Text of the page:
Worms, screams and the world of international education

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My little heroes this morning are this kid, and the other guy just behind him.

The basketball court was covered with earthworms this morning. Many of our little city-dwelling students were screaming mindlessly or stamping on them. These kids are scared by nature. Part if it is cultural – many people in this part of the world think the utterly beautiful and harmless Gecko is evil, for example. Part of it is their increasingly sad, air-conditioned, sanitized, concrete, screen-based lives. Show them a bug and they run for their lives… and usually an adult comes with a can of poison to kill it.

But these two Grade 2 students saw me picking up the worms and helped me out. They were a bit squeamish about it at first, but they soon found out nothing was going to happen and promptly returned all the worms to the soil. I made sure I made a big deal of how proud I was of them, but I walked away thinking a number of thoughts:

  • We teach kids they must take care of their environment, but do we get them out there properly experiencing it? I have written about this here.
  • How can we say we are developing curious students if their reaction to things they don’t know or understand is to scream or kill?
  • What do we do about cultural beliefs – particularly damaging ones – that we believe are ridiculous?
  • Caring for things – anything really – needs to be modeled. It is clear that this is not happening at home for many of the students in this part of the world – quite the opposite it seems. So, how do we put adult modeling at the forefront of everything we do in schools?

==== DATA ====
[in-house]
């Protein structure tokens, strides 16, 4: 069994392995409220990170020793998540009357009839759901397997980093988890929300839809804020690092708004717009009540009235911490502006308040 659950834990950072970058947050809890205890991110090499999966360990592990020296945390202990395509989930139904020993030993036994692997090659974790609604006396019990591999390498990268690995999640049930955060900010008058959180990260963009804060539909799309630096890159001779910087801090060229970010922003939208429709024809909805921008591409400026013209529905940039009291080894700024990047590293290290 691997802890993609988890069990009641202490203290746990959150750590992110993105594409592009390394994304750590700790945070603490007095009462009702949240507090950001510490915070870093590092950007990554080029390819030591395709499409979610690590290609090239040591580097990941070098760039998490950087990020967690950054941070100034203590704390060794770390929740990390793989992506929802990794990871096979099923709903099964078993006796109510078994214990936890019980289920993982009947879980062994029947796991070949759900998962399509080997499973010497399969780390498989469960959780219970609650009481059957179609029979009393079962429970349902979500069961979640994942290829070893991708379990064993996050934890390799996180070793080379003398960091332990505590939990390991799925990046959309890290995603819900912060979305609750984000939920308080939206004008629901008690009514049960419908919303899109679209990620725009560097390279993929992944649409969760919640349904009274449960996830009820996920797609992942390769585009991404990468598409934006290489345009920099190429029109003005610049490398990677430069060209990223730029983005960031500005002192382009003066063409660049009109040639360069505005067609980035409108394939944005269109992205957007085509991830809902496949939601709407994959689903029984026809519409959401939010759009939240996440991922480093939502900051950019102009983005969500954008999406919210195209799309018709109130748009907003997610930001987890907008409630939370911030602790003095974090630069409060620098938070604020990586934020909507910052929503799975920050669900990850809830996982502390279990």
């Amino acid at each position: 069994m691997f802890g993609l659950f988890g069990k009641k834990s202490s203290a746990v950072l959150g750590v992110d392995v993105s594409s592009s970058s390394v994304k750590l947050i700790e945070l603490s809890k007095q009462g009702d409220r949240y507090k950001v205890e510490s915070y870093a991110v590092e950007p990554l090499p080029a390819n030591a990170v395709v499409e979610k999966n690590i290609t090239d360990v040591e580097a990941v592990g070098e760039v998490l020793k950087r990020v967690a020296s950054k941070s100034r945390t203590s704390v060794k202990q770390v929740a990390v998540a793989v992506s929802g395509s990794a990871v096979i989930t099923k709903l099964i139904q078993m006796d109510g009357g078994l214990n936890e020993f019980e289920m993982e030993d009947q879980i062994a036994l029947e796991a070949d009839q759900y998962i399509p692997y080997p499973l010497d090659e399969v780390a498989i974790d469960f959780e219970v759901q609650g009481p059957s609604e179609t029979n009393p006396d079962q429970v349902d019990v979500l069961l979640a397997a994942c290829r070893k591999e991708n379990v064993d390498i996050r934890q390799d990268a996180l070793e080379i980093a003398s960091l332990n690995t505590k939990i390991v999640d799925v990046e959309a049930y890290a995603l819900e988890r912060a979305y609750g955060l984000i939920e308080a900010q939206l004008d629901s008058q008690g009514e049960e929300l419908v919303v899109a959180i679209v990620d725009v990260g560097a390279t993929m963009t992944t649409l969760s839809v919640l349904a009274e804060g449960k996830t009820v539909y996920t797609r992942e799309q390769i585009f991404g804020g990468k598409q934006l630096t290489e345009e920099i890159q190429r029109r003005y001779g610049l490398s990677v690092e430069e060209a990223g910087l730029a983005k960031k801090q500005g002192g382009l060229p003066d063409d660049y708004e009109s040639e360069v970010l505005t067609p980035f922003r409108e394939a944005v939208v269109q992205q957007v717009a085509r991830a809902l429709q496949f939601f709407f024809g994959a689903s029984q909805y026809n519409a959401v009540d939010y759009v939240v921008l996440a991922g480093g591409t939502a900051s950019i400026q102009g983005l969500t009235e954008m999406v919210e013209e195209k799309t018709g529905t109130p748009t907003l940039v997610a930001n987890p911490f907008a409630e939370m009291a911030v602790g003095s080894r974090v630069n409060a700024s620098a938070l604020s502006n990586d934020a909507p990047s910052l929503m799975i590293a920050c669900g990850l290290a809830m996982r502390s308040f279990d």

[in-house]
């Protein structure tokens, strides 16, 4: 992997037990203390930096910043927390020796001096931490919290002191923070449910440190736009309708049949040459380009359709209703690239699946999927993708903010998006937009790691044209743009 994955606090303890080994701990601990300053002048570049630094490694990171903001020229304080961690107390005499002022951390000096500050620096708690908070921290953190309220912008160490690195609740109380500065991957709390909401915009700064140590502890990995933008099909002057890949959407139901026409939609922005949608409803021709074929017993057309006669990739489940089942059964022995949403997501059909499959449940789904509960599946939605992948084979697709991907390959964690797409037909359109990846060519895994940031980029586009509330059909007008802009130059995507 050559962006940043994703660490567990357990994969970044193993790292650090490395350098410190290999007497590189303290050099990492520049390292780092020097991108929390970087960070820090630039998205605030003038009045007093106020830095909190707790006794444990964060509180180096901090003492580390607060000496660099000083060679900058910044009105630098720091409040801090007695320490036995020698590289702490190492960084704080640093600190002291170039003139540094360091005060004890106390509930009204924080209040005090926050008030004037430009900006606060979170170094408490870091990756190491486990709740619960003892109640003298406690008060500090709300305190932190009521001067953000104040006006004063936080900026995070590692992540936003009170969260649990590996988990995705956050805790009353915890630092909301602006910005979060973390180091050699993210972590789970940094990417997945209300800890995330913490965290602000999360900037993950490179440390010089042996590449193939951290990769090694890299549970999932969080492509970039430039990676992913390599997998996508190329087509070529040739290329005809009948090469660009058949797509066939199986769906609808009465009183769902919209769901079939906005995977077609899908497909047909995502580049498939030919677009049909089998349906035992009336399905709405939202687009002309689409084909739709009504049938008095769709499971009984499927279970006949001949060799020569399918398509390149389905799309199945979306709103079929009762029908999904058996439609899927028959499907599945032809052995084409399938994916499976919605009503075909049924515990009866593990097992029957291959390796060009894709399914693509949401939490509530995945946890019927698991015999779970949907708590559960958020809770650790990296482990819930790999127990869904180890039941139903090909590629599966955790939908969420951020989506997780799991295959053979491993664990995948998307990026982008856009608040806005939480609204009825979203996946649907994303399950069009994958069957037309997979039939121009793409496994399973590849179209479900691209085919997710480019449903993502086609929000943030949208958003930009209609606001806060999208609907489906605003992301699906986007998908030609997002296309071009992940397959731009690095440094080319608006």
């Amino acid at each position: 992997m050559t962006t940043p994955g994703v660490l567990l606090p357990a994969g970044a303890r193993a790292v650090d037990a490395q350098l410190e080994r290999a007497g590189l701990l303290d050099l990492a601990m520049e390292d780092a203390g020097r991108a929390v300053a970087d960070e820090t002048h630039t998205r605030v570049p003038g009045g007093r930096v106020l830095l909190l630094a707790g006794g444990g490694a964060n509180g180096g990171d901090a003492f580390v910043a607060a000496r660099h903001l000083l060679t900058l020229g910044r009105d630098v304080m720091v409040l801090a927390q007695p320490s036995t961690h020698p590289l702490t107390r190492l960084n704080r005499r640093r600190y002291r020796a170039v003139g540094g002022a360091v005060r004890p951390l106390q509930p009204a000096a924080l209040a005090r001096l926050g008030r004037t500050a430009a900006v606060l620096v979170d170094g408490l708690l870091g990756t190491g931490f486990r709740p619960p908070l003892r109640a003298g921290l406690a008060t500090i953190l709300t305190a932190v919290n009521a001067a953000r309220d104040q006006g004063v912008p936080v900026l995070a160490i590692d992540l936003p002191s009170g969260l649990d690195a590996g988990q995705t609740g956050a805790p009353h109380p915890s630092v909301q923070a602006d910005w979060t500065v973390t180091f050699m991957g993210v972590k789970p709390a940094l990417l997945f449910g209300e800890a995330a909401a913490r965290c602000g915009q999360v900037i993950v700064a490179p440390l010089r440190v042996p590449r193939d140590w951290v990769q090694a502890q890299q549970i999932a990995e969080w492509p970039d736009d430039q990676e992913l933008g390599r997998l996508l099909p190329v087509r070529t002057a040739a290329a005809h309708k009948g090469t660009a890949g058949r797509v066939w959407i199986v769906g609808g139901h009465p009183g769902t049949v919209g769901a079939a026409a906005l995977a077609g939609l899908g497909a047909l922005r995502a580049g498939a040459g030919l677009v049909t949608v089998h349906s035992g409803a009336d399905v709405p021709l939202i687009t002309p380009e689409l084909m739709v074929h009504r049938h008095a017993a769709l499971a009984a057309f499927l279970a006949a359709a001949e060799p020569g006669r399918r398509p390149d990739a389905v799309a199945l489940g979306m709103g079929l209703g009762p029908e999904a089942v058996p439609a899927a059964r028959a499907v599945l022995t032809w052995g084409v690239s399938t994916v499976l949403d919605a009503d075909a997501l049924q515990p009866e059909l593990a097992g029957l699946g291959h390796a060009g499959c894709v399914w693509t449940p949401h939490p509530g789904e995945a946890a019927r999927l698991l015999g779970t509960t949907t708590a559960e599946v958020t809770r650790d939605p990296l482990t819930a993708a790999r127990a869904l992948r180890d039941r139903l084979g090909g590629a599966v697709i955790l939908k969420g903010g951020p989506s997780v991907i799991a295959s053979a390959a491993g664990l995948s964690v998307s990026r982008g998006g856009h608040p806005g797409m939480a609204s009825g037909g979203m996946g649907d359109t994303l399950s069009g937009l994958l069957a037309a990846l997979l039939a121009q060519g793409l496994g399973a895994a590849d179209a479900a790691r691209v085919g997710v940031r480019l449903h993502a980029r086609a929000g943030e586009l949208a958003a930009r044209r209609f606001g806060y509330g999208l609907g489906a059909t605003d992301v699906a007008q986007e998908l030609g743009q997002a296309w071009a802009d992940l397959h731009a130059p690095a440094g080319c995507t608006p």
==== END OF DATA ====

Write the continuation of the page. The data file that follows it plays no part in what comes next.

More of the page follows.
• If a student goes all the way through an international school and still screams at worms but gets into a good university, can we say we’ve “educated” them?

 

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7 comments

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  2. Amanda

    It makes me want to cry when I see that scream or kill reaction to nature. Witnessed recently on the bus on a field trip. Bunch of kids making a song and dance about a bug no bigger than their finger nail. I gently took the bug and asked the bus driver to open the window to the horror of the parent helpers who were asking me why I didn’t just kill it. Didn’t even know where to start with that reply. With modelling that behaviour what chance do the children have. Our school corridors are plastered with posters created in STP units about saving paper/trees/water/energy/tigers/sharks and the students want to be ‘saved’ from the tiniest bug. Something has gone wrong! I’d love to see the focus in schools shift to fostering a love and respect for nature. Why would you truly want to protect something you had no respect or understanding of?

    • sherrattsam

      Yes, sadly 99% of sharing the planet units are just an act, a pretense… rather sobering. Ay action that comes from them is often tokenistic and usually lasts (maybe) for the duration of the unit before being forgotten. I love your story about the bus – its so hard to hold back from snapping at parents in those situations. It only serves as an awful reminder of how much we are fighting against… perhaps to no avail!

  3. Pascale

    I experienced the same thing in gardening with lower kinder (3yo) to mid primary (9yo). Sometimes the worst reactions come from the adults (teachers and parents) which is not at all useful in encouraging risk taking and having an open mind. I tell these people that actually we have tiny microbes and bugs all over our bodies inside and out which help us stay clean and digest etc. This stops them (shock tactics) and teaches them respect for tiny things everywhere.

    • sherrattsam

      Ha ha… yes, that is funny – the adult reactions are often worse. Naturally, children learn how to react from the adults around them, again reinforcing the need for positive modeling.

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